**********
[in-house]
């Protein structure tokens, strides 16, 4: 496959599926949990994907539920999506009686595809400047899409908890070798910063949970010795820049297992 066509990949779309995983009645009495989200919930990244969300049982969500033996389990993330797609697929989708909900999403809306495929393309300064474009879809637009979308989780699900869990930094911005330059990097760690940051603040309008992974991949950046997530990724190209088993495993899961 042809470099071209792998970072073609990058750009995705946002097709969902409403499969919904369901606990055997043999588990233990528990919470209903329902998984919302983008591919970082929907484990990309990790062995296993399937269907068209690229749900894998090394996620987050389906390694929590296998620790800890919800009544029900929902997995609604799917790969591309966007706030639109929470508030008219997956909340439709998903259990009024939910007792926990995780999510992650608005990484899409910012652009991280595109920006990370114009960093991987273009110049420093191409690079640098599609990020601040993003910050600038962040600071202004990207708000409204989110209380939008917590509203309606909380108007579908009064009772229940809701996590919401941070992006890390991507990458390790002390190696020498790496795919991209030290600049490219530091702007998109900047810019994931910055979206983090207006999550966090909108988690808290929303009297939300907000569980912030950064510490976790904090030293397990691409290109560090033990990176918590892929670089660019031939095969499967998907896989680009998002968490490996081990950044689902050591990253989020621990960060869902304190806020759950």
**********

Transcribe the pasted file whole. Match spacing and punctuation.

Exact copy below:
[in-house]
């Protein structure tokens, strides 16, 4: 496959599926949990994907539920999506009686595809400047899409908890070798910063949970010795820049297992 066509990949779309995983009645009495989200919930990244969300049982969500033996389990993330797609697929989708909900999403809306495929393309300064474009879809637009979308989780699900869990930094911005330059990097760690940051603040309008992974991949950046997530990724190209088993495993899961 042809470099071209792998970072073609990058750009995705946002097709969902409403499969919904369901606990055997043999588990233990528990919470209903329902998984919302983008591919970082929907484990990309990790062995296993399937269907068209690229749900894998090394996620987050389906390694929590296998620790800890919800009544029900929902997995609604799917790969591309966007706030639109929470508030008219997956909340439709998903259990009024939910007792926990995780999510992650608005990484899409910012652009991280595109920006990370114009960093991987273009110049420093191409690079640098599609990020601040993003910050600038962040600071202004990207708000409204989110209380939008917590509203309606909380108007579908009064009772229940809701996590919401941070992006890390991507990458390790002390190696020498790496795919991209030290600049490219530091702007998109900047810019994931910055979206983090207006999550966090909108988690808290929303009297939300907000569980912030950064510490976790904090030293397990691409290109560090033990990176918590892929670089660019031939095969499967998907896989680009998002968490490996081990950044689902050591990253989020621990960060869902304190806020759950």